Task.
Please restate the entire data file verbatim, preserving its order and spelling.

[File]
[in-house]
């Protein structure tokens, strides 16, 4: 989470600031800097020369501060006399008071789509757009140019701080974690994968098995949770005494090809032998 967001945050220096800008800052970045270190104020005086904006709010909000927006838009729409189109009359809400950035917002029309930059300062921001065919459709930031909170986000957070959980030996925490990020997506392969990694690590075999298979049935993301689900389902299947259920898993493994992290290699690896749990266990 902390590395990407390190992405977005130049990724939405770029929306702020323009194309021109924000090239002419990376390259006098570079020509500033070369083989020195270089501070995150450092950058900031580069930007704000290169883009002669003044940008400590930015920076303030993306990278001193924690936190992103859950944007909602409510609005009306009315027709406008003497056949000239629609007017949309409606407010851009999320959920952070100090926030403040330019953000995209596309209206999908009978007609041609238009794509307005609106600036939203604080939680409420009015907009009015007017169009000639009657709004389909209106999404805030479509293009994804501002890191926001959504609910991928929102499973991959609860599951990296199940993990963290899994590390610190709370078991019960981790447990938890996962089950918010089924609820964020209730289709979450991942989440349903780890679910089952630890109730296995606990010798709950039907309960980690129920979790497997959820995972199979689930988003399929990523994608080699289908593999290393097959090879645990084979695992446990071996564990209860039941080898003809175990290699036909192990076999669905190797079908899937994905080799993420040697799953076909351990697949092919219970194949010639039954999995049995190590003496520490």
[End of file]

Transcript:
[in-house]
């Protein structure tokens, strides 16, 4: 989470600031800097020369501060006399008071789509757009140019701080974690994968098995949770005494090809032998 967001945050220096800008800052970045270190104020005086904006709010909000927006838009729409189109009359809400950035917002029309930059300062921001065919459709930031909170986000957070959980030996925490990020997506392969990694690590075999298979049935993301689900389902299947259920898993493994992290290699690896749990266990 902390590395990407390190992405977005130049990724939405770029929306702020323009194309021109924000090239002419990376390259006098570079020509500033070369083989020195270089501070995150450092950058900031580069930007704000290169883009002669003044940008400590930015920076303030993306990278001193924690936190992103859950944007909602409510609005009306009315027709406008003497056949000239629609007017949309409606407010851009999320959920952070100090926030403040330019953000995209596309209206999908009978007609041609238009794509307005609106600036939203604080939680409420009015907009009015007017169009000639009657709004389909209106999404805030479509293009994804501002890191926001959504609910991928929102499973991959609860599951990296199940993990963290899994590390610190709370078991019960981790447990938890996962089950918010089924609820964020209730289709979450991942989440349903780890679910089952630890109730296995606990010798709950039907309960980690129920979790497997959820995972199979689930988003399929990523994608080699289908593999290393097959090879645990084979695992446990071996564990209860039941080898003809175990290699036909192990076999669905190797079908899937994905080799993420040697799953076909351990697949092919219970194949010639039954999995049995190590003496520490």